The politics of power rule your home and family life, which is especially true at the moment. However, in addition to being oppressive and restricting, your familial connections are likely to aid in your investment or earning capacity. The secret to gaining this advantage without being consumed by family melodrama: Assert yourself as a powerful and influential member of the family who wishes to improve and grow the family with said advantage, then go do it.
You want the good news or the bad news first? The good news — finances are improving. The bad news — you are still spending way more money than you are bringing in. Money is meant to be spent, right? Totally, but wasting is different than spending. Your relationship is consuming other areas of your life, which is not a bad thing. Just remember you can’t go along with it now and complain about how your life is no longer your own later.
One of your least favorite things is demanding way too much of your time this week. Yes, it is making you money and providing you with a sense of identity and purpose, but it is also getting in the way of doing whatever you want. Work can be tedious and a job does restrict your freedom, to some degree. But it increases your ability to so many other things you want in your life. So, put on those combat boots and get your ass to formation. Besides, civilians don’t get paid to blow sh*t up. Unless they are in demolitions, or mining, or maybe some other stuff, too…. Just shut up and move out.
Holy intensity, Bat Person! (no trademark infringements here) You are so smoldering right now; just be careful to maintain control over yourself so you don’t explode. Your creativity is ramped up to high this week. I’m not just talking about your much-neglected hobbies. We are talking all creativity. From innovative ideas at work to new moves on the field to your secret poetry (I won’t tell anybody) to creating babies. In this extremely fertile period in your life, remember: Always practice safe poetry.
Listen up, private. The federal income tax system is not a conspiracy to steal the hard earned wealth of the average citizen. Okay, maybe it is a little, but it is also supposed to go to improving and maintaining public services and areas facilities of public use. So, even though you ‘don’t believe in taxes,’ you can still be audited (and just might be this year). So, you should probably review all of those ‘expenses’ you claimed this year.
As President Donald Trump touted a new era of diplomacy with the North Korean regime, a classified intelligence assessment appeared to tell a different story, according to several US intelligence officials.
The assessment revealed that, in recent months, North Korea had upped its production of fuel for nuclear weapons at several secret sites, according to over a dozen intelligence officials cited in an NBC News report published June 29, 2018. The officials said they believe North Korean leader Kim Jong Un may be trying to conceal the secret facilities from the US.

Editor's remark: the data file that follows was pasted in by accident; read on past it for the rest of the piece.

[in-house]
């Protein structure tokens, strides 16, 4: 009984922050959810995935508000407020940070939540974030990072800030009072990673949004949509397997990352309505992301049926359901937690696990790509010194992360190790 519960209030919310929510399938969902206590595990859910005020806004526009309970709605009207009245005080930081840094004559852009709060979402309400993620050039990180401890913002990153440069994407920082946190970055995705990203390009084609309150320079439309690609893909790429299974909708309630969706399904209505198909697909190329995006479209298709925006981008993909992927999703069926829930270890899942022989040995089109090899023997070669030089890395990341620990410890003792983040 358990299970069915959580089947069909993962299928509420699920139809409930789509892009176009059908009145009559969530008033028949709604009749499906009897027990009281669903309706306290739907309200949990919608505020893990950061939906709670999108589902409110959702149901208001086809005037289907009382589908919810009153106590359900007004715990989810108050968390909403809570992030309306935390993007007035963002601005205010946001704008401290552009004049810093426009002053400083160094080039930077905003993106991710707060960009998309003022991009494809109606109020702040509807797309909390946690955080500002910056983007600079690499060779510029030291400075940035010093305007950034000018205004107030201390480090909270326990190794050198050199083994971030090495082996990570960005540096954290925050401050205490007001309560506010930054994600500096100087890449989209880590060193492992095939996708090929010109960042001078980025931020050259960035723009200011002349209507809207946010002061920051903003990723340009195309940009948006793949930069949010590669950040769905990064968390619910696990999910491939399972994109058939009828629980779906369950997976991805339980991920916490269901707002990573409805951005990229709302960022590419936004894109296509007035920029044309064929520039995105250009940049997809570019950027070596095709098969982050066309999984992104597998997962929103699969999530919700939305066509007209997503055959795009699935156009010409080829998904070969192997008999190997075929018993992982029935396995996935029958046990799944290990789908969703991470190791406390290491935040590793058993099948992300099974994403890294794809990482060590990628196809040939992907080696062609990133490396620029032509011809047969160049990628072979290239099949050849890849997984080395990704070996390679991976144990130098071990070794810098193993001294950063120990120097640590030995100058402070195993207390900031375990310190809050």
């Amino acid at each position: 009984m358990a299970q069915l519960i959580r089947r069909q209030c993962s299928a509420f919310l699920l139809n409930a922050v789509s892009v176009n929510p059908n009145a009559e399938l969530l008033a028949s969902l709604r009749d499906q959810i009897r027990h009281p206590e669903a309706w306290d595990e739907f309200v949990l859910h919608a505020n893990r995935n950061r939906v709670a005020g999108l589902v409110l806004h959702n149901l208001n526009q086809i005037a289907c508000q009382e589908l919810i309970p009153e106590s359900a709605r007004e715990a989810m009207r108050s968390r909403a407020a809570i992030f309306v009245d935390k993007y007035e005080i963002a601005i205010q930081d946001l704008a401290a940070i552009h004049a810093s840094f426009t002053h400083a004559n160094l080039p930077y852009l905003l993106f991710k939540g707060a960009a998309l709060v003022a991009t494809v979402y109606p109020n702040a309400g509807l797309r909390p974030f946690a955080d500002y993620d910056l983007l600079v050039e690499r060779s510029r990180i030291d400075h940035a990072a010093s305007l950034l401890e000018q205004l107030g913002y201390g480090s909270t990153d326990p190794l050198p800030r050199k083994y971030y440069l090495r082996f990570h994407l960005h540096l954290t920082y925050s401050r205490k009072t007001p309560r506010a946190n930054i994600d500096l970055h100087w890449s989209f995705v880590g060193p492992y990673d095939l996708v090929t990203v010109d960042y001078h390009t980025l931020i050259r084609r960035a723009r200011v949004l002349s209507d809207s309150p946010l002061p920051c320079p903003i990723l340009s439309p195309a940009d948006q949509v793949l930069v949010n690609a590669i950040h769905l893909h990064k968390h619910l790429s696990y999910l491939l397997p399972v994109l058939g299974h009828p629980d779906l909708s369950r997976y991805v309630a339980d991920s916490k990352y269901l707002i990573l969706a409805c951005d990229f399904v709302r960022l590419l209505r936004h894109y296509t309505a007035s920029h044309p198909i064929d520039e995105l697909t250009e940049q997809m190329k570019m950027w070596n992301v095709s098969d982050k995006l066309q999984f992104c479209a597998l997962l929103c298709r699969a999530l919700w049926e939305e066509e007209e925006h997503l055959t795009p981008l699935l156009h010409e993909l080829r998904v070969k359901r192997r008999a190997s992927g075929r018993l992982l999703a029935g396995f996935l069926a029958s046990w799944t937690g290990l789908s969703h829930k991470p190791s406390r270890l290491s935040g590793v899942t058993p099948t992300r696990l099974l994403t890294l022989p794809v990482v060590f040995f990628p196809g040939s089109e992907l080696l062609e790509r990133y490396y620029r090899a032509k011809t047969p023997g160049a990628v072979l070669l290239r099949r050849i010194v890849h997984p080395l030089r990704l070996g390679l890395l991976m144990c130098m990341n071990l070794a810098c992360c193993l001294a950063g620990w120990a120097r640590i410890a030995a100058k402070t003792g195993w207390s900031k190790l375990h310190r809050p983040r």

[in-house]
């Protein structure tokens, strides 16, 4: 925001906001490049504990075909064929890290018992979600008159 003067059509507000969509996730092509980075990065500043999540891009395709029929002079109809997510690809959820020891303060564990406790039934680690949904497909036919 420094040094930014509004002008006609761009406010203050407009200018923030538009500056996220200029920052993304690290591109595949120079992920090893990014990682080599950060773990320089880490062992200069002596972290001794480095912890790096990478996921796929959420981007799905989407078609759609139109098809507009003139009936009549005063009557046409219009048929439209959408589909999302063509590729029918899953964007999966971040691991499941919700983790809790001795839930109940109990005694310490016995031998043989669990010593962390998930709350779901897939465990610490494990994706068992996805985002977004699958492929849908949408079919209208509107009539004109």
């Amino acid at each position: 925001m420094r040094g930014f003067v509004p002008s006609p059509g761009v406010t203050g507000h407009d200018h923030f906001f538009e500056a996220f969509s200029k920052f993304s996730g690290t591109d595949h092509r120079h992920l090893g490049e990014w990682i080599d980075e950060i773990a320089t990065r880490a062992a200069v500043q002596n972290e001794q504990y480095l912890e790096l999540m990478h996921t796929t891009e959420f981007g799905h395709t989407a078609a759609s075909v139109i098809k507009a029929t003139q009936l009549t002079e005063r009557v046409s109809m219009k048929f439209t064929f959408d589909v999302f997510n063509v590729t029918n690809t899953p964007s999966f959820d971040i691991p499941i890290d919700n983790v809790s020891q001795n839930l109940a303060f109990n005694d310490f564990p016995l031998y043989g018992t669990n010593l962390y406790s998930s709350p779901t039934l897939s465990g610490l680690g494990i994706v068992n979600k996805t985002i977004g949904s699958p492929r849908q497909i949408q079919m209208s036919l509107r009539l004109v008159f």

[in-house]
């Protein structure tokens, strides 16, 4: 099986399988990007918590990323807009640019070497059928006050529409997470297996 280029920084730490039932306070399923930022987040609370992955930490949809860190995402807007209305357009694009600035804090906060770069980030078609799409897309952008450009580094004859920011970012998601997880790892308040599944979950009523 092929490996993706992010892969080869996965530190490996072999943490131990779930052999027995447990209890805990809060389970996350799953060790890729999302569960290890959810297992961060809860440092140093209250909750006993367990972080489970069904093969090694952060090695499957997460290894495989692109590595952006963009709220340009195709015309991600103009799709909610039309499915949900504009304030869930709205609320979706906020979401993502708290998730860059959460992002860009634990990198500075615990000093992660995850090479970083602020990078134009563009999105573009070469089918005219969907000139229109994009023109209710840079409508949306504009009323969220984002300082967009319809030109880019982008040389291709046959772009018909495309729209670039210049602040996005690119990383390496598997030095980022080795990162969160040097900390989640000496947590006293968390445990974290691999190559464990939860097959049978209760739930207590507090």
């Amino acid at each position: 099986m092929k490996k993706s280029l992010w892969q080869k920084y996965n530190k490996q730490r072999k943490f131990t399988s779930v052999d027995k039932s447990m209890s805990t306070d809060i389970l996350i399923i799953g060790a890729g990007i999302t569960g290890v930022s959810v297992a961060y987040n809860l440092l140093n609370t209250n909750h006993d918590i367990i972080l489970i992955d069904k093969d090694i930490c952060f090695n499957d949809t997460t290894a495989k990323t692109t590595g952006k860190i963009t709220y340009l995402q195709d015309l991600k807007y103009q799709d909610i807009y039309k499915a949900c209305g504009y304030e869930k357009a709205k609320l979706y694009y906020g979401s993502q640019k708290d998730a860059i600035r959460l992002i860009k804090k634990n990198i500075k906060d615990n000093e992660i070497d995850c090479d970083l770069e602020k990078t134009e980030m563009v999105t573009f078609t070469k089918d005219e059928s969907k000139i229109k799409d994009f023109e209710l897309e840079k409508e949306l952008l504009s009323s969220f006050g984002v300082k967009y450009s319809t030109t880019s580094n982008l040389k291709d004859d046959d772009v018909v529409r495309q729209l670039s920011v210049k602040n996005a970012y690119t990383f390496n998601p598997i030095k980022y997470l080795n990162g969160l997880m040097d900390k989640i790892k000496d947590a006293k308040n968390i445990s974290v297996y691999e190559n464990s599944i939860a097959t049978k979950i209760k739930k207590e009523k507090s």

“Work is ongoing to deceive us on the number of facilities, the number of weapons, the number of missiles,” one senior US intelligence official said to NBC News. “We are watching closely.”
According to five US officials cited by NBC News, the North Korean regime was increasing production of enriched uranium, even as relations with the US improved following the 2018 Winter Olympics. And since the leaders of both countries held a summit in Singapore in mid-June, 2018, the Trump administration has already delivered some concessions to the North.
Trump halted Ulchi Freedom Guardian, a major joint military drill with South Korea that was scheduled for August 2018. The military exercises have been a point of contention for North Korea, which sees them as a direct threat. The US and South Korea treat the drills as defensive measures.
During the US-North Korea summit, the first such meeting between a sitting US president and a North Korean leader, the two men pledged to “work toward complete denuclearization of the Korean Peninsula.” It was a vast departure from 2017 when both Trump and Kim were openly threatening nuclear war. But the broad and nondescript document fell short of a specific plan or goal, and was criticized by foreign-policy experts.
And though North Korea took several steps to indicate it was in the process of dismantling its weapons program, such as blowing up tunnels leading to a nuclear-test site, critics who monitored the development say it may have all been for show.
“There’s no evidence that they are decreasing stockpiles, or that they have stopped their production,” a US official familiar with the intelligence report told NBC. “There is absolutely unequivocal evidence that they are trying to deceive the US.”